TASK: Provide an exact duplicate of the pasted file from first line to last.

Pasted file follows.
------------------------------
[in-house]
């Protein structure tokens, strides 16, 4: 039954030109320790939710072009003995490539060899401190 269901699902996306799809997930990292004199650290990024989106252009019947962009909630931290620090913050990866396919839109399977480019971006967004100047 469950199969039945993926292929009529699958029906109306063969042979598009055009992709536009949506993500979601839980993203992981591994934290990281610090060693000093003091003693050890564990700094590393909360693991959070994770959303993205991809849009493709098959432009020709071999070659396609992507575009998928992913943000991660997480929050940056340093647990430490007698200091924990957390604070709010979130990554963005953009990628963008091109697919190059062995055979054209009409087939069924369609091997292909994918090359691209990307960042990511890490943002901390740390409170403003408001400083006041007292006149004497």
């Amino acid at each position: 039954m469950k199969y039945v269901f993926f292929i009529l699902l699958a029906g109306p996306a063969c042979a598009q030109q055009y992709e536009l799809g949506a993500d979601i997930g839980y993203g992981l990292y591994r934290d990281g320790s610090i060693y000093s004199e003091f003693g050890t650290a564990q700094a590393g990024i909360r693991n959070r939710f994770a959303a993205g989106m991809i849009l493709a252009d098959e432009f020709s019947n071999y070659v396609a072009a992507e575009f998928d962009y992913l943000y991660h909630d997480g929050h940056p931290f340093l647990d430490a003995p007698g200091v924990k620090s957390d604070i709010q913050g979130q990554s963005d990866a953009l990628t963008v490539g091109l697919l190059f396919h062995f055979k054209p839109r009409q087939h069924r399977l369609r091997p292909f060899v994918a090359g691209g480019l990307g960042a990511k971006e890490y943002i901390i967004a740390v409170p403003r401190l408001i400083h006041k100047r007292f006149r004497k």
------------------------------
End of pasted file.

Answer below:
[in-house]
């Protein structure tokens, strides 16, 4: 039954030109320790939710072009003995490539060899401190 269901699902996306799809997930990292004199650290990024989106252009019947962009909630931290620090913050990866396919839109399977480019971006967004100047 469950199969039945993926292929009529699958029906109306063969042979598009055009992709536009949506993500979601839980993203992981591994934290990281610090060693000093003091003693050890564990700094590393909360693991959070994770959303993205991809849009493709098959432009020709071999070659396609992507575009998928992913943000991660997480929050940056340093647990430490007698200091924990957390604070709010979130990554963005953009990628963008091109697919190059062995055979054209009409087939069924369609091997292909994918090359691209990307960042990511890490943002901390740390409170403003408001400083006041007292006149004497």
């Amino acid at each position: 039954m469950k199969y039945v269901f993926f292929i009529l699902l699958a029906g109306p996306a063969c042979a598009q030109q055009y992709e536009l799809g949506a993500d979601i997930g839980y993203g992981l990292y591994r934290d990281g320790s610090i060693y000093s004199e003091f003693g050890t650290a564990q700094a590393g990024i909360r693991n959070r939710f994770a959303a993205g989106m991809i849009l493709a252009d098959e432009f020709s019947n071999y070659v396609a072009a992507e575009f998928d962009y992913l943000y991660h909630d997480g929050h940056p931290f340093l647990d430490a003995p007698g200091v924990k620090s957390d604070i709010q913050g979130q990554s963005d990866a953009l990628t963008v490539g091109l697919l190059f396919h062995f055979k054209p839109r009409q087939h069924r399977l369609r091997p292909f060899v994918a090359g691209g480019l990307g960042a990511k971006e890490y943002i901390i967004a740390v409170p403003r401190l408001i400083h006041k100047r007292f006149r004497k």